DEMSIS: Digital energy management services in supermarket buildings via cloud-based solutions

Lead Research Organisation: Imperial College London
Department Name: Department of Chemical Engineering

Abstract

Enhancing the energy performance of existing buildings in the UK is a vital step in the Government's pathway to net-zero carbon. If environmental targets are to be reached, R&D is required to understand the capabilities of low carbon technologies and how digital services can be used to better manage their energy use. In this context, novel building control approaches that can be derived from data-driven, cloud-based solutions is of high interest for building owners and operators who soon will need to upgrade outdated building management systems (BMS). Yet today there is limited implementation of such solutions due to 'hidden' installation costs, lack of standards and modularity and 'risk averse' attitudes in the building sector. Bridging the gap between the academic literature and real-world applications is hence paramount to support live implementation and explore the potential of greater connectivity.

Under this context, the DEMSIS project employs a supermarket as a case study and uses it as a test bed to implement in real-time a model predictive control (MPC) scheme to enhance HVAC and refrigeration systems; the two most energy intensive services in a supermarket which are responsible for 45-60% of a store's overall electricity usage. MPC schemes work by predicting how a system will respond to a control change over the next 12-24 hours, considering other relevant forecasts such as energy prices and weather data. By understanding these future states, it allows the system to pre-emptively prepare for, for example, high electricity prices or cold weather, hence reducing its overall energy and carbon usage. As well as developing this control logic, the required hardware and software infrastructure will be designed and deployed in the pilot store to allow for real-world testing of the proposed MPC schemes. The proposed modelling and software framework will be replicable across a wide range of commercial buildings, lowering the barrier to entry for many businesses across the UK. Furthermore, due to the flexible nature of MPC formulation the proposed approach could incorporate additional constraints related to demand-side management for the grid, e.g. ensuring power thresholds aren't breached during peak periods.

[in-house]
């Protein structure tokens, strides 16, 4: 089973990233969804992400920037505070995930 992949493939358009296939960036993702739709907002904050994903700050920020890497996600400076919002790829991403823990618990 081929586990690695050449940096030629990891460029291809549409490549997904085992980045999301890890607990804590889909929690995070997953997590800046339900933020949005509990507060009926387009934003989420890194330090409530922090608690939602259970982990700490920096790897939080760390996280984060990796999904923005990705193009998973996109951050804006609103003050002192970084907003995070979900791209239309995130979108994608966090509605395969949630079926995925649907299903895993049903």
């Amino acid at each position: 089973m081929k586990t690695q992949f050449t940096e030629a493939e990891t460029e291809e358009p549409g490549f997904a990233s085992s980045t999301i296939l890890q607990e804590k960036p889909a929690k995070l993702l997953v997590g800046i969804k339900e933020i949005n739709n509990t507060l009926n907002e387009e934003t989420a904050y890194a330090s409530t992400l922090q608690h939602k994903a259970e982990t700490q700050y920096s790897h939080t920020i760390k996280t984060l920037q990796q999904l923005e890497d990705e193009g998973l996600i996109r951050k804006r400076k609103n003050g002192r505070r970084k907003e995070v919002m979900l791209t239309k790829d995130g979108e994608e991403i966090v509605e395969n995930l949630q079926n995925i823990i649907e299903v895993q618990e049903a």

The challenge for researchers in this field is how best to integrate the abundant data being captured to coordinate the management of systems to reduce energy use in buildings. A combination of hardware components and software tools are required to update existing legacy control systems. If such upgrades take place, the academic literature suggests there is significant potential in enhancement of operational management by applying internet-of-things concepts to support real-time optimisation. In this project the researchers collaborate with a major food retailer (Sainsbury's Supermarkets) to implement cutting edge solutions that give insights into how future buildings should be operated.

The DEMSIS project has as key objectives to:
1. Provide recommendations on the best hardware and software solutions that are compatible with existing controllers (e.g., HVAC).
2. Quantify the business case for implementing such novel solutions in a commercial building by conducting multiple tests in the supermarket.
3. Outline the technical and commercial barriers building operators are facing to implement smart control schemes.
4. Propose new key performance indicators that provide information on how heating and refrigeration systems are performing.
5. Give insights on how control cloud-based solutions can support the UK power system with regards to demand side management and smart-grid applications.

Findings from the project will support enabling a cost-effective transition towards smarter digital services for the built environment. Transferring knowledge to key stakeholders in academia, industry, and policy makers responsible for the decarbonisation of the property sector.

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